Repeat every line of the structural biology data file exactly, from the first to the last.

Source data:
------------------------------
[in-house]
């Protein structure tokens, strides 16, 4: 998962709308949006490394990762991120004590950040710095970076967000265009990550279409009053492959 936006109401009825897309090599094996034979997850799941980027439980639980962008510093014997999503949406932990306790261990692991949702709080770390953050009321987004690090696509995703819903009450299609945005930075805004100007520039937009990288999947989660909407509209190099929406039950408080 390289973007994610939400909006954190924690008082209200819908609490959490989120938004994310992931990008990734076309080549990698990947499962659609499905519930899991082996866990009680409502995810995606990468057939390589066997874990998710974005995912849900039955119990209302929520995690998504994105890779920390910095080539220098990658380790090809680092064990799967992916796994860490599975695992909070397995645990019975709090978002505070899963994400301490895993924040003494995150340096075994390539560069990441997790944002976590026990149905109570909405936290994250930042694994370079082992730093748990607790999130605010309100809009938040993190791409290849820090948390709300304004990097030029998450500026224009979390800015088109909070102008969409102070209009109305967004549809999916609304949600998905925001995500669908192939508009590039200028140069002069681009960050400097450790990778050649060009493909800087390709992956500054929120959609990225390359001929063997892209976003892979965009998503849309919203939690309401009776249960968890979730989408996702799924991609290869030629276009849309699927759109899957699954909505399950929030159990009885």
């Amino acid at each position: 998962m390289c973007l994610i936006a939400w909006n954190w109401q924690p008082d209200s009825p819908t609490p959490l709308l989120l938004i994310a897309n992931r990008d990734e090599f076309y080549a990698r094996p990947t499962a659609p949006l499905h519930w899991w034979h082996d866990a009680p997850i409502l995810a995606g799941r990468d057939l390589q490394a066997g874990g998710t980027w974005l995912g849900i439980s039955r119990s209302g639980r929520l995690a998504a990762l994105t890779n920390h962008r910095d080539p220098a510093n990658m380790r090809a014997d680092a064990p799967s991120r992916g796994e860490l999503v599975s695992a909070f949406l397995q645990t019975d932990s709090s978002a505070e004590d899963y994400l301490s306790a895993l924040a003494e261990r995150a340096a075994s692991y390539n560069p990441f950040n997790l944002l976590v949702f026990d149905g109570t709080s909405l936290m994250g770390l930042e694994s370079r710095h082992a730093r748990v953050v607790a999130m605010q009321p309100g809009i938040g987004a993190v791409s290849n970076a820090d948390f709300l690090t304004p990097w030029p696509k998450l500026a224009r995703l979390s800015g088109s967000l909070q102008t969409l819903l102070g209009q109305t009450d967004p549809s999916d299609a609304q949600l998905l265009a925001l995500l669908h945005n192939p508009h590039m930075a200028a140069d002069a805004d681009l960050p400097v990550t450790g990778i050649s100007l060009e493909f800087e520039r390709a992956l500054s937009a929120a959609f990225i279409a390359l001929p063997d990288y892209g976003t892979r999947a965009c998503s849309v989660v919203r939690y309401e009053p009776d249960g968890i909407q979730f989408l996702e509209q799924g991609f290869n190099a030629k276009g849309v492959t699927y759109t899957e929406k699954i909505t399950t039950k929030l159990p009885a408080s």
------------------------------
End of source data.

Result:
[in-house]
């Protein structure tokens, strides 16, 4: 998962709308949006490394990762991120004590950040710095970076967000265009990550279409009053492959 936006109401009825897309090599094996034979997850799941980027439980639980962008510093014997999503949406932990306790261990692991949702709080770390953050009321987004690090696509995703819903009450299609945005930075805004100007520039937009990288999947989660909407509209190099929406039950408080 390289973007994610939400909006954190924690008082209200819908609490959490989120938004994310992931990008990734076309080549990698990947499962659609499905519930899991082996866990009680409502995810995606990468057939390589066997874990998710974005995912849900039955119990209302929520995690998504994105890779920390910095080539220098990658380790090809680092064990799967992916796994860490599975695992909070397995645990019975709090978002505070899963994400301490895993924040003494995150340096075994390539560069990441997790944002976590026990149905109570909405936290994250930042694994370079082992730093748990607790999130605010309100809009938040993190791409290849820090948390709300304004990097030029998450500026224009979390800015088109909070102008969409102070209009109305967004549809999916609304949600998905925001995500669908192939508009590039200028140069002069681009960050400097450790990778050649060009493909800087390709992956500054929120959609990225390359001929063997892209976003892979965009998503849309919203939690309401009776249960968890979730989408996702799924991609290869030629276009849309699927759109899957699954909505399950929030159990009885």
């Amino acid at each position: 998962m390289c973007l994610i936006a939400w909006n954190w109401q924690p008082d209200s009825p819908t609490p959490l709308l989120l938004i994310a897309n992931r990008d990734e090599f076309y080549a990698r094996p990947t499962a659609p949006l499905h519930w899991w034979h082996d866990a009680p997850i409502l995810a995606g799941r990468d057939l390589q490394a066997g874990g998710t980027w974005l995912g849900i439980s039955r119990s209302g639980r929520l995690a998504a990762l994105t890779n920390h962008r910095d080539p220098a510093n990658m380790r090809a014997d680092a064990p799967s991120r992916g796994e860490l999503v599975s695992a909070f949406l397995q645990t019975d932990s709090s978002a505070e004590d899963y994400l301490s306790a895993l924040a003494e261990r995150a340096a075994s692991y390539n560069p990441f950040n997790l944002l976590v949702f026990d149905g109570t709080s909405l936290m994250g770390l930042e694994s370079r710095h082992a730093r748990v953050v607790a999130m605010q009321p309100g809009i938040g987004a993190v791409s290849n970076a820090d948390f709300l690090t304004p990097w030029p696509k998450l500026a224009r995703l979390s800015g088109s967000l909070q102008t969409l819903l102070g209009q109305t009450d967004p549809s999916d299609a609304q949600l998905l265009a925001l995500l669908h945005n192939p508009h590039m930075a200028a140069d002069a805004d681009l960050p400097v990550t450790g990778i050649s100007l060009e493909f800087e520039r390709a992956l500054s937009a929120a959609f990225i279409a390359l001929p063997d990288y892209g976003t892979r999947a965009c998503s849309v989660v919203r939690y309401e009053p009776d249960g968890i909407q979730f989408l996702e509209q799924g991609f290869n190099a030629k276009g849309v492959t699927y759109t899957e929406k699954i909505t399950t039950k929030l159990p009885a408080s």